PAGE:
IT isn’t quite Dragon’s Den, which gives the impression that investors are prepared to sink thousands into businesses without extensive vetting.
But the principle of Dorset Business Angels is the same – bringing wealthy investors together with entrepreneurs who want backing for their ideas.
Ashley Faull, from Sandbanks, is among the angels. “The main idea is to find entrepreneurs who’ve got a good business opportunity and enable them to raise the money locally, without having to go to London or online,” he said.
He describes Dorset Business Angels as a “one-stop shop to get investment and mentoring and seek support from people who can join the board”.
“For the business, they get two things for the price of one. They get cash but also a mentoring and local networking,” he said.
At a time of low interest rates, backing start-ups can be an attractive gamble for the wealthy, thanks in part to tax breaks introduced by former Labour chancellor Alistair Darling.
“For every £100,000 you invest, the maximum you can lose is £38,000 if you’re paying enough higher rate tax,” said Mr Faull.
The network welcomes high net worth or sophisticated investors – people who have self-certified to say they can look after themselves when it comes to investing.
Ashley Faull and Max Wright are among the angels.
Mr Faull worked at ITV early in his career and was part of more than 20 TV channel launches, including the Discovery Channel Europe, Bravo and Living IT, as well as the cable industry’s pay-per-view movie business and securing the UEFA Champions League rights for ITV/OnDigital.
He co-founded Sit-up TV, which ran the TV auction channels Bid TV and Price-Drop TV and was sold for £194million in 2006. He has since created a successful pawnbroker and gold-buying business, Postgoldforcash.
Fellow angel Max Wright, managing director of Jaguar Consulting, is a 62-year-old serial entrepreneur from Lilliput who has been starting, growing and selling companies over 40 years, working in music and artist management, direct marketing, event organisation, record retailing, video and games sales and rental.
His most successful businesses were in the Apple computer arena and since selling his last business in 2008, he has concentrated on working as a mentor.
“It’s not for the faint hearted, investing in start-ups, because lots don’t make it, but when you’ve got as good a tax break as that, it ameliorates the risk,” he said.
Mr Faull says: “At the moment quite a few pitches come in. A small group evaluates and screens those pitches, talks to those entrepreneurs and whittles that down to four or five pitching companies. Then we’ll have those for our five pitch to a group of probably 40 people once a quarter.
“If investors are interested, generally someone will take the lead and try and do some diligence on the business.”
Mr Wright says there are usually several meetings before a decision. No one would commit the money, Dragon’s Den-style, without due diligence checks, he says.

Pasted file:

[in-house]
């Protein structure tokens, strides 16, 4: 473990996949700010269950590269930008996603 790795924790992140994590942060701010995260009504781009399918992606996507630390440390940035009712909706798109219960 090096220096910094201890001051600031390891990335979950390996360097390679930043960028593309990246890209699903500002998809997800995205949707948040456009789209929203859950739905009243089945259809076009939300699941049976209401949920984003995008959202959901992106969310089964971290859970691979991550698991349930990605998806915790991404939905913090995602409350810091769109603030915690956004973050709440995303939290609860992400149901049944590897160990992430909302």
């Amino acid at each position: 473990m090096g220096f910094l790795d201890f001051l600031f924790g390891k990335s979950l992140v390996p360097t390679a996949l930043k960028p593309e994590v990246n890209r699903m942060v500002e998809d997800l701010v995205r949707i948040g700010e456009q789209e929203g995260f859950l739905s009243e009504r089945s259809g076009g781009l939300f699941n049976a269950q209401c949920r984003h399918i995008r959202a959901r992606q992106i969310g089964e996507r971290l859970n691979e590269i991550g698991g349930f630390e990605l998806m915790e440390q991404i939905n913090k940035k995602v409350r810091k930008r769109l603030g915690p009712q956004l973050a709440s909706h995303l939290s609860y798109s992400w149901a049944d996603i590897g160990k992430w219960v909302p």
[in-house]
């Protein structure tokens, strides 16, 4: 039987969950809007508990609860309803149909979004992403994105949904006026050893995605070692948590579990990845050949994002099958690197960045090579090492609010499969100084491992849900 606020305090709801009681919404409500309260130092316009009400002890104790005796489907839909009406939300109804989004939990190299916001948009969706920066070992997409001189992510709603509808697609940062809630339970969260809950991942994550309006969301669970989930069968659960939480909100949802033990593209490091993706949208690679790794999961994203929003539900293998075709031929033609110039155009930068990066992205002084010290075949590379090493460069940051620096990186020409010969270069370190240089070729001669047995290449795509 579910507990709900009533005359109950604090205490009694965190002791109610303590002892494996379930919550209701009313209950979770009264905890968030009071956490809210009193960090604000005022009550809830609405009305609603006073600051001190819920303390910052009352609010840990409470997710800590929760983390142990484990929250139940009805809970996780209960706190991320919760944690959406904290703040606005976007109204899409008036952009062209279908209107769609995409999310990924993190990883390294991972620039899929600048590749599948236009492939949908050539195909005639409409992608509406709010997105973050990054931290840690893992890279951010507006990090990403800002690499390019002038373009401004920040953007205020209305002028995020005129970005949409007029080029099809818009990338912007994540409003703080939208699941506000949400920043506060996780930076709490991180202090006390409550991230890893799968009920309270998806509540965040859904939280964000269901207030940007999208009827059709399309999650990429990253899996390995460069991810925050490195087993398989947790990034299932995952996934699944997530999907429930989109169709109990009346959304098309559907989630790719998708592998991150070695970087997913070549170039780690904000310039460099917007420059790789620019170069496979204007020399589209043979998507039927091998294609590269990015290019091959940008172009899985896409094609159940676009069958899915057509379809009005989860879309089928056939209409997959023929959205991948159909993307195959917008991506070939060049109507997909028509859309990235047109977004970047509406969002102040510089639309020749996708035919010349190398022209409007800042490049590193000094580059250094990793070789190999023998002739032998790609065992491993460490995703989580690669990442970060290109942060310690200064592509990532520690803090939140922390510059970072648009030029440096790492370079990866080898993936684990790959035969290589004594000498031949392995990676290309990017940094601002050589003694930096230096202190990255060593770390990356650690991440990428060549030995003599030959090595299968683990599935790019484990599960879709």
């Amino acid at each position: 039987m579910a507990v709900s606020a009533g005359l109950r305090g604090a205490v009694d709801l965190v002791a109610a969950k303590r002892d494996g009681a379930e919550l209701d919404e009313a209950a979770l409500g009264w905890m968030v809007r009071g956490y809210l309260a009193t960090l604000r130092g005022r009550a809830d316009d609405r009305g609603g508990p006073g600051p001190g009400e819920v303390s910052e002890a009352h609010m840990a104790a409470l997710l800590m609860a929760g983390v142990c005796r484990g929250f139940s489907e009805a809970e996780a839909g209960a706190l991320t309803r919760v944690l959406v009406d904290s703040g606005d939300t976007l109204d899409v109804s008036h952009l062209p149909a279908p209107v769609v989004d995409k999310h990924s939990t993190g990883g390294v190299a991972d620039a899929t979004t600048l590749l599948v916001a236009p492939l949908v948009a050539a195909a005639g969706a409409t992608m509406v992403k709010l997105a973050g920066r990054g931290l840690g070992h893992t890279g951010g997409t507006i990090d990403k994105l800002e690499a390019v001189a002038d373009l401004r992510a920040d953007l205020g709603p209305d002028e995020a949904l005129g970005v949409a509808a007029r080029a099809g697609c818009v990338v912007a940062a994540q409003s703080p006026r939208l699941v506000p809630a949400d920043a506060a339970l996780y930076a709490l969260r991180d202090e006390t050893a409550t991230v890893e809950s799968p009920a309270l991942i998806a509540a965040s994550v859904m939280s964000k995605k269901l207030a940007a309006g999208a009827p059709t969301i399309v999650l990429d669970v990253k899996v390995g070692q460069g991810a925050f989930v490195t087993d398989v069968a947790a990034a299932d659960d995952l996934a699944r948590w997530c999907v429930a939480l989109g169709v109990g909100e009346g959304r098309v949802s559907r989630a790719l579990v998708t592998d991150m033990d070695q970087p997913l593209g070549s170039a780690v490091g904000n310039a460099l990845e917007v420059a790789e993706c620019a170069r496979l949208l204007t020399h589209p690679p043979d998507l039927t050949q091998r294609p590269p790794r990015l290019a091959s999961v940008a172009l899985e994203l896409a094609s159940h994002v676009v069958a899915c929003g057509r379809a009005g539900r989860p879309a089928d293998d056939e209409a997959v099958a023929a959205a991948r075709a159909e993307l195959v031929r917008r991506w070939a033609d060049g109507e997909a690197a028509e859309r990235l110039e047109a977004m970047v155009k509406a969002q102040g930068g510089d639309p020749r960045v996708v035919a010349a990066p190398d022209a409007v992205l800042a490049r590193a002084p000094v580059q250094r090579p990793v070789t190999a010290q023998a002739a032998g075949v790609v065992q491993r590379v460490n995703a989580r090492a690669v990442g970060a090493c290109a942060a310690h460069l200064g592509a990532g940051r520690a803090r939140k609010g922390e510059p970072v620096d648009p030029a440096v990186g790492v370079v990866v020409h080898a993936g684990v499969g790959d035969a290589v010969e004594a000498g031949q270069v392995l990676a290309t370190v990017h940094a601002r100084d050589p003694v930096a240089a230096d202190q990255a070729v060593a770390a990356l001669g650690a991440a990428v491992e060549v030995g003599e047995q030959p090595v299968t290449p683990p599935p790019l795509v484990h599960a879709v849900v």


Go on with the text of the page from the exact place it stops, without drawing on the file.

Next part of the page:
Mr Faull says the pitch isn’t everything. “Sometimes they’ve got the best person to do the pitch and when you meet the rest of the team, they might not be of the same calibre,” he said.
If angels are inclined to invest in an idea, the question arises of what a business is worth. “It all really comes down to timing. The entrepreneur wants to value their business as if it already had success and the investor wants it at its value today,” said Mr Faull.
Investing angels can also decide to join the board, or to offer support less formally.
Mr Faull said: “I want to see skin in the game in some way for the entrepreneur – whether they’re investing money or going for a period without taking salary or whatever it is. I want them to have their feet to the fire in some way. When I started my first business, I took a 50 per cent salary cut and it’s very hard to get it back where it was.”
Mr Faull says two out of the 12 businesses he has invested in have taken off, while Mr Wright has seen two out of six do well.
A recent enterprise that impressed the angels was the MacGuffin Project, a steampunk-style escape room which opens next month in Bournemouth. It persuaded Mr Faull to break his self-imposed rule of not investing in husband-and-wife start-ups.
Mr Wright said: “I thought the name was pretty poor. Then this young lady called Claire came out and did one of the best pitches I’ve ever seen at an event like this.
“She was very confident, she sold the concept of what an escape room was and how to do it properly.
“None of us have any experience of escape rooms but I think we could all see some potential and where it could go.”
As for the kind of people who invest, Mr Faull says: “Generally it will be self-made entrepreneurs who run and sell their own businesses, but some of the people I’ve talked to recently are fully employed and earning a very good salary and thinking about the tax incentives.
“I talked to a surgeon who’s earning very good money but paying an awful lot of tax. You’re risking 38 per cent of it. I suspect many more people like that will come on board who are not necessarily time-rich but might be cash-rich and fancy putting something back into the community.”